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  • Child abuse/neglect

    I remember watching a documentary on MSNBC some years back that showed a child protective services worker pulling a kid from a home along with the Police. Is that standard? Or can Police pull a kid from a home where abuse/neglect is suspected and have the child protective services worker meet them at the station? Thanks.

  • #2
    Originally posted by Chicago1991 View Post
    I remember watching a documentary on MSNBC some years back that showed a child protective services worker pulling a kid from a home along with the Police. Is that standard? Or can Police pull a kid from a home where abuse/neglect is suspected and have the child protective services worker meet them at the station? Thanks.
    CPS almost always assists with child removals in my area.

    Emergencies can and do change that "norm"
    Since some people need to be told by notes in crayon .......Don't PM me with without prior permission. If you can't discuss the situation in the open forum ----it must not be that important

    My new word for the day is FOCUS, when someone irritates you tell them to FOCUS

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    • #3
      In Colorado CPS can't remove a child without a judge's order.

      Only law enforcement can do that, in circumstances where they find the child is at risk of imminent harm... mental or physical.

      If a child has been made a ward of the state, in foster care or sometimes staying with the parents in CPS supervised care, then CPS can because they are actually the parents, not the parents.
      "I am a Soldier. I fight where I'm told and I win where I fight." -- GEN George S. Patton, Jr.

      "With a brother on my left and a sister on my right, we face…. We face what no one should face. We face, so no one else would face. We are in the face of Death." -- Holli Peet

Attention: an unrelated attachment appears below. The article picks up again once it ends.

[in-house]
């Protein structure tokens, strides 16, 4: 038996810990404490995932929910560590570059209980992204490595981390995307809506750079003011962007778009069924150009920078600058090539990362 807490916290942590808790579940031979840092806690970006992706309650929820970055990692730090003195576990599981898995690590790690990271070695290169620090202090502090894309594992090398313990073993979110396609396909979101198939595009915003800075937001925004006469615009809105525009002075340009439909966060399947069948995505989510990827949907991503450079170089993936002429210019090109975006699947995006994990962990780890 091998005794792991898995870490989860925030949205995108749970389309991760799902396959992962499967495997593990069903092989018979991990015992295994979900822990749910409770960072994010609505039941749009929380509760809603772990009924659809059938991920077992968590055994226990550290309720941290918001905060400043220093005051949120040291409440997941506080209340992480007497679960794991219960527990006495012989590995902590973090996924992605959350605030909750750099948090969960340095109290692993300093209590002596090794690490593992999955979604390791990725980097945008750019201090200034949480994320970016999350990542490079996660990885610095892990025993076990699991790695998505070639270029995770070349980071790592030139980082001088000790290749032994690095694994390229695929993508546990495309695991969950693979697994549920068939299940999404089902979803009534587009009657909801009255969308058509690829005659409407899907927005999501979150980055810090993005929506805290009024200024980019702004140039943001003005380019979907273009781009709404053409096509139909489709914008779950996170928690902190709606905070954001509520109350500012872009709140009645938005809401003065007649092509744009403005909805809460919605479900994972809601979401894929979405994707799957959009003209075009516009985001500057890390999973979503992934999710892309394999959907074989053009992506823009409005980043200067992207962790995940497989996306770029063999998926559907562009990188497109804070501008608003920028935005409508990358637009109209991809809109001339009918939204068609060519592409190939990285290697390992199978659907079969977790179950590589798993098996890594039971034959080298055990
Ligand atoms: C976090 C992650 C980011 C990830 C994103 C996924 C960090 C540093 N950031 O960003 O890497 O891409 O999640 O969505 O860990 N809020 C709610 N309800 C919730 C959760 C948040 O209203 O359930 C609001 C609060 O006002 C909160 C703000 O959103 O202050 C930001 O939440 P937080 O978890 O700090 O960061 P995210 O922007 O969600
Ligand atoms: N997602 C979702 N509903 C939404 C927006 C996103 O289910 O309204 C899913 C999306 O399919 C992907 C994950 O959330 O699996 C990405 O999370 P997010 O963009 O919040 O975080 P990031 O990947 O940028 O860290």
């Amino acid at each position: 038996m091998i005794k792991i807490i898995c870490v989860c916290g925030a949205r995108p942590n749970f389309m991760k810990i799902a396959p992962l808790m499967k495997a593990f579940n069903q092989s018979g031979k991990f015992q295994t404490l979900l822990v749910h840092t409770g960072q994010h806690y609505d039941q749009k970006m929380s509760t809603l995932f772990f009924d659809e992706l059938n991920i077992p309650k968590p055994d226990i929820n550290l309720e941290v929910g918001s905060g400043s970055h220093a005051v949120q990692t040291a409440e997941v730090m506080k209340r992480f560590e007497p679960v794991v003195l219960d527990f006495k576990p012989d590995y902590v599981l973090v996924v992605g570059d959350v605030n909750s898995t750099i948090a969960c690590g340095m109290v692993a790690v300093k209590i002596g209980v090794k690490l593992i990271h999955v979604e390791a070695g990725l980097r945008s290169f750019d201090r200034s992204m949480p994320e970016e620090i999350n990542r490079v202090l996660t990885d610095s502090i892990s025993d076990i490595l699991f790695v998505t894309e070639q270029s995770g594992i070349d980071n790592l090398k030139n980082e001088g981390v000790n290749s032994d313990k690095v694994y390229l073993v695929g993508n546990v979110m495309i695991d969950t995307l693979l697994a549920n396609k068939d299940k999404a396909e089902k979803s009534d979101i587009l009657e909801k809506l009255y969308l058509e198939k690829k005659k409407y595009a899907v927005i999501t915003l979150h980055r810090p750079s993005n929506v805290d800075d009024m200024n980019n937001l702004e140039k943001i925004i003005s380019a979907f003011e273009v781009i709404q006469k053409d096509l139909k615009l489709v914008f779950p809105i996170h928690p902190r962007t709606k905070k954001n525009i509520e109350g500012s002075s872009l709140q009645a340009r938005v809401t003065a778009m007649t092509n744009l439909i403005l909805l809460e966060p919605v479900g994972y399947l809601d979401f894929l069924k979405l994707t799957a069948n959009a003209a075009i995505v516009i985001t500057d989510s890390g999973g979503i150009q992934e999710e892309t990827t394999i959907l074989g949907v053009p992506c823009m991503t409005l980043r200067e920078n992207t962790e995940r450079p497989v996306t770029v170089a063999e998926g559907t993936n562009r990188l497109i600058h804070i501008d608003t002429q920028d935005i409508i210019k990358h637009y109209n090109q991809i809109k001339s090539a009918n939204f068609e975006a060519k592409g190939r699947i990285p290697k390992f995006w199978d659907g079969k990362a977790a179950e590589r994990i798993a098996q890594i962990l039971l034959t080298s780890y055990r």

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      • #4
        Actual removals are never done without a court order in my area, and CPS is always involved. Of course, if the situation is urgent/dire, then LE could make the arrest of the parent/guardian and, since we couldn't simply leave a juvenile unsupervised, then we could take the child back to station to await CPS and a removal order from a judge...but the child isn't technically "removed" until a judge says so.
        "He who fights with monsters might take care lest he thereby become a monster. And if you gaze for long into an abyss, the abyss gazes also into you."
        -Friedrich Nietzsche

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        • Iowa #1603
          Iowa #1603 commented
          Editing a comment
          Yep...............the courts order

      • #5
        Originally posted by Chicago1991 View Post
        I remember watching a documentary on MSNBC some years back that showed a child protective services worker pulling a kid from a home along with the Police. Is that standard? Or can Police pull a kid from a home where abuse/neglect is suspected and have the child protective services worker meet them at the station? Thanks.
        What is your fact pattern?

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        • #6
          Originally posted by Chicago1991 View Post
          I remember watching a documentary on MSNBC some years back that showed a child protective services worker pulling a kid from a home along with the Police. Is that standard? Or can Police pull a kid from a home where abuse/neglect is suspected and have the child protective services worker meet them at the station? Thanks.
          Like just about everything else in the LE business, there is no "standard". State laws vary widely (also spelled "wildly"), court procedures and judicial review processes are all over the map. Try to keep in mind that a "documentary on MSNBC" is probably not the most reliable resource; publication and editing policies will trump any other value that might interfere with the production process.